Consciousness and culture complicate our most basic physical realities, especially the reality of pain.
I've been thinking about the figure of Jesus Christ recently, for few figures of pain and suffering stand so towering in Western culture. We see such a stark difference between the serene bloodletting in Alberto Sotio's 1187 "Christus Triumphans" and the suffering, diseased Christ of Matthias Grünewald's Isenheim Altarpiece. One is a physical god impervious to pain, while the other is brought low by torture and illness.
In this we see the evolution of a religious symbol - or at least one branch of it, for the iconography of Christ is rich with meaningful alterations. The Christian New Testament contains much about the life of Jesus, but the focus increasingly shifted to his birth and death - just as images of his crucifixion shifted from a wide-eyed and painless god-in-flesh to the ultimate torment of god-as-man.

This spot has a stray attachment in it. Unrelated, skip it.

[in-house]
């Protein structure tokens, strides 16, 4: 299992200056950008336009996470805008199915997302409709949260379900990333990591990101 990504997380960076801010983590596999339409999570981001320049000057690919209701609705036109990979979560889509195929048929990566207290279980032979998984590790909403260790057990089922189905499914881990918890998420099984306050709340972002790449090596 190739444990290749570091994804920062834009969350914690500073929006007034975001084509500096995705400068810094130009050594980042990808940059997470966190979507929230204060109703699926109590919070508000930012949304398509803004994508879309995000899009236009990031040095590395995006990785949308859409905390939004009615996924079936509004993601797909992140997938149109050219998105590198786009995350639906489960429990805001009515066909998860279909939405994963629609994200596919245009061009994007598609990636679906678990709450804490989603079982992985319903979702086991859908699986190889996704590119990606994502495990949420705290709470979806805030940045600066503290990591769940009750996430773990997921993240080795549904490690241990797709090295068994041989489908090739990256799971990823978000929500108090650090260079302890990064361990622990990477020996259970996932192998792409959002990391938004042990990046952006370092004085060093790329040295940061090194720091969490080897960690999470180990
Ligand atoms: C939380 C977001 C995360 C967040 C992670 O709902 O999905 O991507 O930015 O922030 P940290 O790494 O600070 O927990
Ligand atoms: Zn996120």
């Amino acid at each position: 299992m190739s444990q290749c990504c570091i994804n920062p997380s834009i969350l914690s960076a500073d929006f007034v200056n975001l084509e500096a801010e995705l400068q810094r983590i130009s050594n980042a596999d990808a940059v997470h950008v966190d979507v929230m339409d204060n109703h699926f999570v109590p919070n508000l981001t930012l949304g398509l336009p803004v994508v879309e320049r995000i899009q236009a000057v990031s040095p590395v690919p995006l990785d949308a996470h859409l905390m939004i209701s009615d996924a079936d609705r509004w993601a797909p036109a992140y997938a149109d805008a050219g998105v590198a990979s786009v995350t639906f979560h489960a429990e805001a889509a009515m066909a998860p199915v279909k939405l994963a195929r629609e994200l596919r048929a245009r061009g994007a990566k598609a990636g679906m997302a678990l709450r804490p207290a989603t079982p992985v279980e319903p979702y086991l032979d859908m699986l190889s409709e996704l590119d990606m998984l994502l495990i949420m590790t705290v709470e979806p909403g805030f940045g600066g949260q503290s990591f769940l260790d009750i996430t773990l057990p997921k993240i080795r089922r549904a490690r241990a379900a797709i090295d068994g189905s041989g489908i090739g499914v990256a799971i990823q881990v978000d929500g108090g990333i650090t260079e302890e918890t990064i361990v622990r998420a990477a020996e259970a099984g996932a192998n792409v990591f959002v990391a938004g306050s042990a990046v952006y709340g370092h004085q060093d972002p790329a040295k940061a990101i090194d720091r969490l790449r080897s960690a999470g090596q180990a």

In her book "The Body in Pain," Elaine Scarry takes a deep dive into the meaning of human suffering - and she devotes an entire section to body and voice in the Christian scriptures.
One of her core arguments is this: While the Old Testament presents an immaterial god made manifest to humanity through scenes of wounding, the New Testament presents a material god made manifest through scenes of healing.
Scarry argues that while the Old Testament tells the story of a people's creation, exile and rescue; the New Testament concerns a physical god's creation, exile and rescue.
Therefore, both religious texts are writ in the ink of pain, but do we see in basic Christian theology a blurring of the lines between the immortal immaterial and the mortal material. God takes human form, suffers and dies, while humans gain a shot at physical immortality - for, make no mistake, the theology of Christian resurrection is based in the body.
Far from a mere negative sensory reinforcement to reduce physical harm, pain becomes the method by which we establish the existence, sentience and will of the cosmos itself.